IT often has a reputation problem inside companies because for too many organizations IT remains a black box. People have no idea what you do and they see you as aloof as a result. One way to change that is by making use of social software to communicate in a direct way with employees in the company about what you’re doing.
In a guest post this week in the Wall Street Journal, consultant and technology journalist Michael Krigsman talked about how to get Chief Information Officers (CIOs) involved in social networking, and while Krigsman was writing about public social networks such as Facebook and Twitter, the principles he discussed hold true whether it’s internal or external communication.
Quoting SAP CIO Oliver Bussmann, Krigsman communicated the value of social networking for IT in general, not just the top-level executive in the C Suite. “Social media gives the CIO a public voice on topics like innovation, business transformation and IT delivery. When we communicate value, IT stops being a black box,” Bussmann said in the WSJ post.
And that’s the point. You can use internal communications channels to let people know what you do. If you have Enterprise Social software in place that gives you the means to communicate directly with masses of employees, you can not only talk more openly about what you do, you can begin to work more directly with people in the company.
As we move into a period where Consumerization means it’s harder to command, control and dictate as you did in the past (and if you do, people find easy work-arounds), it’s more important to have clear channels of communication where you can talk to fellow-employees about best practices, how to keep smart phones secure, what you’re doing this week to advance the company strategy and so forth.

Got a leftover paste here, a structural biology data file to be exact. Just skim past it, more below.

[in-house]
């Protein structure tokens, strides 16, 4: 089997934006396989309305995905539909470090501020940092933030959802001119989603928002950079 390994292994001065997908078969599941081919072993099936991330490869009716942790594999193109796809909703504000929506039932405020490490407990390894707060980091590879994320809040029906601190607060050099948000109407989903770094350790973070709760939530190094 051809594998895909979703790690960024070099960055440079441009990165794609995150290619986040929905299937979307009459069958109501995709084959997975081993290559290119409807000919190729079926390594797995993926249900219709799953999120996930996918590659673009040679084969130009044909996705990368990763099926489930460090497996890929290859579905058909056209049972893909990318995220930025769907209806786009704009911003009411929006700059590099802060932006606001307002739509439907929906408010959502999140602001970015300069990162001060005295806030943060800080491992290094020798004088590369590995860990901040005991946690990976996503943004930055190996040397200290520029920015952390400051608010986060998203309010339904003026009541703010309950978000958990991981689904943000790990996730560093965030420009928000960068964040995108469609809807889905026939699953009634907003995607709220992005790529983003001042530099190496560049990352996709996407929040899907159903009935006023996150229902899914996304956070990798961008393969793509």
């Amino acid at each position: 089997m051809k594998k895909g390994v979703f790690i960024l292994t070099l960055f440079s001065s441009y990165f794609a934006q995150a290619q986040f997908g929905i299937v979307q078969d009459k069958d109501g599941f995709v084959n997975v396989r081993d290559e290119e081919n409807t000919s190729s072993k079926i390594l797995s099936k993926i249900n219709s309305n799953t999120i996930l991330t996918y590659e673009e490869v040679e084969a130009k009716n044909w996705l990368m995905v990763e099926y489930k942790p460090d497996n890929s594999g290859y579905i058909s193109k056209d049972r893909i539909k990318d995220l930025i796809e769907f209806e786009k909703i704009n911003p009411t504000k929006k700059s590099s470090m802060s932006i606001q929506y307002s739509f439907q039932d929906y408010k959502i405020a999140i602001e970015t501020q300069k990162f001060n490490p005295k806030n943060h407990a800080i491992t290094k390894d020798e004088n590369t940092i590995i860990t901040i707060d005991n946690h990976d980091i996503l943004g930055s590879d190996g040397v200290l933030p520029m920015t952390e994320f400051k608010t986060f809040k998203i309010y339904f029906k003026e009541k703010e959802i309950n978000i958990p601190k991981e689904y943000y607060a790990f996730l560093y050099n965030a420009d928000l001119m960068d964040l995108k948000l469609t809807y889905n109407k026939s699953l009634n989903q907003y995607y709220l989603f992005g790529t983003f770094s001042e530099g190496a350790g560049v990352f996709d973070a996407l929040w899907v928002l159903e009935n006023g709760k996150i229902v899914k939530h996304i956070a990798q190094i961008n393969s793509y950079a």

Enterprise Social tools such as Yammer (recently purchased by Microsoft), Jive, Socialtext, Traction Software and many other examples, can provide a communications platform to deliver this kind of information. In a similar manner to public tools, except these are inside the firewall, you can microblog like Twitter, have a profile page like Facebook, follow people, share content and so forth.
As you build communications channels within your organization, you can help facilitate interaction, not just between IT and other employees, but among employees from across the organization, from the top down. It helps break down social structures within in the company and gives users access to one another.
From an IT perspective, you don’t have to answer every little question about how to use software packages because users can help one another on the social software, as happens online every day.
Being social benefits IT on many levels, and finding ways to be more transparent, help lead to more good will with less resentment and possibly even more cooperation for those things that matter most around security governance.